Should writers respond to comments?

A lot of my articles get published on major news sites, so they get a lot of eyeballs. They also get a lot of comments, most of which I never read.

Why? I simply don’t have the time. It would probably take a couple of hours each week to wade through all the various points readers make about the topics I’ve tackled. Some of them just want to vent. Some have personal experience with the subject, and they want to share it. But many, I’ve found, want to do something else altogether: launch a personal attack.

Snark, unfortunately, is endemic to the Internet. The anonymity of the medium makes it all too easy to spew venom at others and then slink away into obscurity. Under the guise of civil discourse, many commenters throw civility right out the window when they decide to comment on what they’ve read.

I made an exception to my don’t-read-the-comments rule after a recent story of mine also included a poll at the end inviting readers to participate. The story, which was published on MSNBC, was about the various “new” milks out there — such as almond, rice, goat and coconut — and a couple of thousand readers piped up to say what kinds they drink, and why. Since I obviously researched the subject thoroughly to write the article, I was curious to see how these milk varieties were being received by consumers.

I don’t actually remember which milk they picked as their overall favorite. I do, however, remember the snarky comments that started under the poll. One reader said that I had “conveniently forgot” to mention a certain point about cow’s milk, and I had to laugh. Such a statement implies that I had some sort of agenda for what I was writing — that I wanted to push my own message onto the masses. Nothing could have been farther from reality.

The truth? I simply hadn’t thought to include that point in the article. I also had a certain word count to adhere to, and a predetermined list of milks my editor asked me to cover. All of these factors figure into how coverage comes out — not to mention the editing process the piece undergoes before publication.

It’s different with this blog. The vast majority of you reading it do so because the theme and topics I cover here resonate with you in some way. Either you’re a freelancer, or a work-at-home parent, or a journalist with kids, or all three. Those who choose to comment (and I thank you) usually point out how something I’ve said fits their life to a T. Together, we have a sense of community here, and I not only read all my comments, I respond to the vast majority. This is a place to connect, and it feels good.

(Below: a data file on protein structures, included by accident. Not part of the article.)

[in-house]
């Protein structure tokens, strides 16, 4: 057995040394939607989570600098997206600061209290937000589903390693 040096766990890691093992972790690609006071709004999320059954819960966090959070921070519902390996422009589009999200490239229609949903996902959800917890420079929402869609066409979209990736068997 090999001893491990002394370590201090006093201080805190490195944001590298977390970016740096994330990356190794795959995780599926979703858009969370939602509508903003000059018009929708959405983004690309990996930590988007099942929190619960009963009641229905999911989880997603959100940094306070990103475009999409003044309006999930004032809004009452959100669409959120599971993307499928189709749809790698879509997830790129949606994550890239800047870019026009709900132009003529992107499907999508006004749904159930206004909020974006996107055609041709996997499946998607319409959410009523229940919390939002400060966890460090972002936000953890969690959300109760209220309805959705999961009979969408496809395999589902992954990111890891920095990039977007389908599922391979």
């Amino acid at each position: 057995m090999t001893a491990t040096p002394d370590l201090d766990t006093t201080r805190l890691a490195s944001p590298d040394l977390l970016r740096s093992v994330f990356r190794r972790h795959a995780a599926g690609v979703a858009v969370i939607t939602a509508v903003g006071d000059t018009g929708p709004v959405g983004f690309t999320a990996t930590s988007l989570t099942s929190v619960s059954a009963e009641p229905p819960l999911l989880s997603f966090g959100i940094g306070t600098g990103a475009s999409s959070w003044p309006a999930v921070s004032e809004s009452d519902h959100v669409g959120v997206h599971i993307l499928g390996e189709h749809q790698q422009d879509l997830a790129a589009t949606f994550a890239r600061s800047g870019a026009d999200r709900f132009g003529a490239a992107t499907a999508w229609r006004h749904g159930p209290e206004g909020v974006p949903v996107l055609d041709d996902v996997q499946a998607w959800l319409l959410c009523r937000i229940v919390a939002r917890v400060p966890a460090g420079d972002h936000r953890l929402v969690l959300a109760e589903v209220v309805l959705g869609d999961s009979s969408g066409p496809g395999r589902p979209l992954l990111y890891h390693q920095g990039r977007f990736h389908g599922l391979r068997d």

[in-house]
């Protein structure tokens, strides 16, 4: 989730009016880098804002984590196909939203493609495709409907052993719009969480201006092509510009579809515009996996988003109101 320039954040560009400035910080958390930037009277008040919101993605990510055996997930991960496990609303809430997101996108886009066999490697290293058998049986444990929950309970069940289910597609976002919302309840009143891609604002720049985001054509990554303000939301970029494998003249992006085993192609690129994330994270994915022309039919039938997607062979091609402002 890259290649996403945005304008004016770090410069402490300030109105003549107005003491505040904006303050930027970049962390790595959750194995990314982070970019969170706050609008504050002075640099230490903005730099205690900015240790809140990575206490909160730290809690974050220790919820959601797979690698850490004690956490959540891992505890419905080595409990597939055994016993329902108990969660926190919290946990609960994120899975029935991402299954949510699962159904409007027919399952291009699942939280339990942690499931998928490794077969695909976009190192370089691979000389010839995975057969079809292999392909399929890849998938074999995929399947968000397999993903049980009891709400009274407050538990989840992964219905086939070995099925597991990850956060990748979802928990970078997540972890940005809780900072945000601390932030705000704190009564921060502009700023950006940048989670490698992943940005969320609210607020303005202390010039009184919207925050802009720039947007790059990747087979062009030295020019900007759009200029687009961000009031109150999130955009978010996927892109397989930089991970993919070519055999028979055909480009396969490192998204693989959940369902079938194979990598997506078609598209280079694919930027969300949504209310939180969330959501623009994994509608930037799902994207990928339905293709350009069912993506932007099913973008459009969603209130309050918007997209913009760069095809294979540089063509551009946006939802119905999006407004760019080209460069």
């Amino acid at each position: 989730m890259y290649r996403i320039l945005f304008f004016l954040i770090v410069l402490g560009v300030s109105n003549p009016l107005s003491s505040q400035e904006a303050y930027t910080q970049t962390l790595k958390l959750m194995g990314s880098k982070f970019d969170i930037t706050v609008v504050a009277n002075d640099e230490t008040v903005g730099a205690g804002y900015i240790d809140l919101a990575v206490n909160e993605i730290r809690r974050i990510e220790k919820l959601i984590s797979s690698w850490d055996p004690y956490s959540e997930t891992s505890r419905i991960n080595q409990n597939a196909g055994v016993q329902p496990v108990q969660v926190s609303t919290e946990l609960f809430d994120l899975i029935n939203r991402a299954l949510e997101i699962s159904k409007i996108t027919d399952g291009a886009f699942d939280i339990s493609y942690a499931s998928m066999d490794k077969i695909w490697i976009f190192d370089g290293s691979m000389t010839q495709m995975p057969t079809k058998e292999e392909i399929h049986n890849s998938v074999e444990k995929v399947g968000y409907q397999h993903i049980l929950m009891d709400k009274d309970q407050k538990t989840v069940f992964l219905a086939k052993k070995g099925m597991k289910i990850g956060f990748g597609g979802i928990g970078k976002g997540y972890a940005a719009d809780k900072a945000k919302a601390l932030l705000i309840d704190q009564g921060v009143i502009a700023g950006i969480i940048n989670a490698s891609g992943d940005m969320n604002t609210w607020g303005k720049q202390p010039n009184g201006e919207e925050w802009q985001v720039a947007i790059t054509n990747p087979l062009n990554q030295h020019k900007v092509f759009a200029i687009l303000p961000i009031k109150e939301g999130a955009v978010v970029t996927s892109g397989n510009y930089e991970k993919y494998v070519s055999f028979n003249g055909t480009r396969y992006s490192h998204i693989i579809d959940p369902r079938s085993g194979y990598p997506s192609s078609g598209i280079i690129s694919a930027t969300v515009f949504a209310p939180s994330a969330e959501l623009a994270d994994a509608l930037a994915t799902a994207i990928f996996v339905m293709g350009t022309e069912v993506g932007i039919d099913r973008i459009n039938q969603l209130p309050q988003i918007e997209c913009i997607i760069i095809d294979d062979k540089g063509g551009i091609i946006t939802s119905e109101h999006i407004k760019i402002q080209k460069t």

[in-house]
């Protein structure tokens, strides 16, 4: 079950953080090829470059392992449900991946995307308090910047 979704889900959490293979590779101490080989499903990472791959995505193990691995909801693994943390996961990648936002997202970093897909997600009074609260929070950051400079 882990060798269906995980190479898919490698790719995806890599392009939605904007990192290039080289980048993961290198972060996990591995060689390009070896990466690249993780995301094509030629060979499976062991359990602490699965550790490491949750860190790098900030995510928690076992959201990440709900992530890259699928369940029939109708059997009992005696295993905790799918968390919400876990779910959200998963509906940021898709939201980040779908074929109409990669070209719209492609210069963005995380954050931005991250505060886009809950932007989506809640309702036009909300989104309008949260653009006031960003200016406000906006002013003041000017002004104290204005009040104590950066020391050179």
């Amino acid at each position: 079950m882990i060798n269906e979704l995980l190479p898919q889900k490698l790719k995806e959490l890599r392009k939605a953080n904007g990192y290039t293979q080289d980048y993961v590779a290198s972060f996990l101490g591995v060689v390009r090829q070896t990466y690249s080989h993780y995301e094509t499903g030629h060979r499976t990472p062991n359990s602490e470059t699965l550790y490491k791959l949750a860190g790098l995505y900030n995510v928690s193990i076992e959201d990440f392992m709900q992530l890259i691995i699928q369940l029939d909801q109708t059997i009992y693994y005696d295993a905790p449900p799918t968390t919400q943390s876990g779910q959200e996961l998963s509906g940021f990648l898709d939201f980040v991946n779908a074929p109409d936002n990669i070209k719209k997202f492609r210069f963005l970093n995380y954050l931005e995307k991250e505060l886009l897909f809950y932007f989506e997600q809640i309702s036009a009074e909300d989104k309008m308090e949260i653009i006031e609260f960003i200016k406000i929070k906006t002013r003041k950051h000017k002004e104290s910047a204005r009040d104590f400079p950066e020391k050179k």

But my articles? I think I’ll stick to my rule, thanks. What works for you?

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About writearounditall

Welcome to Write Around It All. I’m Maureen Salamon, a freelance health & lifestyle writer who was a WAHM before WAHM was part of the vernacular. Four kids later, my days are a crazy cocktail of research, laundry, interviews, carpools, writing, errands and deadlines. I have it all, do it all and appreciate it all — most days. View all posts by writearounditall

6 responses to “Should writers respond to comments?

  • Meagan Francis

    Great question! If it’s on a site that’s a little more intimate, or it’s a very personal story, I will sometimes respond to comments. But big news sites? No way! Those comments sections bring out all the crazies, the nit-pickies and the people with too much time on their hands. I just can’t bring myself down like that!

    • writearounditall

      I guess that’s the gist of it, Meagan — a lot of the comments could bring me down. If they were constructive, that would be one thing, but the “nit-pickies” (love that term!) seem to rule. No thanks!

  • eliana23

    I do a blog for the Chronicle of Higher Education, which I would think would be a fairly decent audience of thinking people, but there are still attacks on me–not what I say, on me as a person. So I have learned my lesson and try to avoid the comments. Glad to know I’m not alone.

    • writearounditall

      What amazes me, Eliana, is how people feel they can attack writers as people. What do they really know about us, after all? Particularly from what we’d write in places like the Chronicle of Higher Educatiion, or MSNBC. It’s appalling at times — and no, you’re definitely not alone!

  • Jamie Brown

    I just discovered your blog and am enjoying it! Holding back and refraining from responding to comments is a real challenge. I own my own public relations company and I tell my clients to give the audience credit for being comprised of mostly intelligent rational people, and realize those who are negative and rude represent a scant few.

    • writearounditall

      Thanks for commenting, Jamie. I’m certainly not alone in reacting (or not reacting) to comments as I do. The Internet makes some people bolder — and therefore snarkier — and others more eloquent. It’s definitely a challenge to figure out how to respond!

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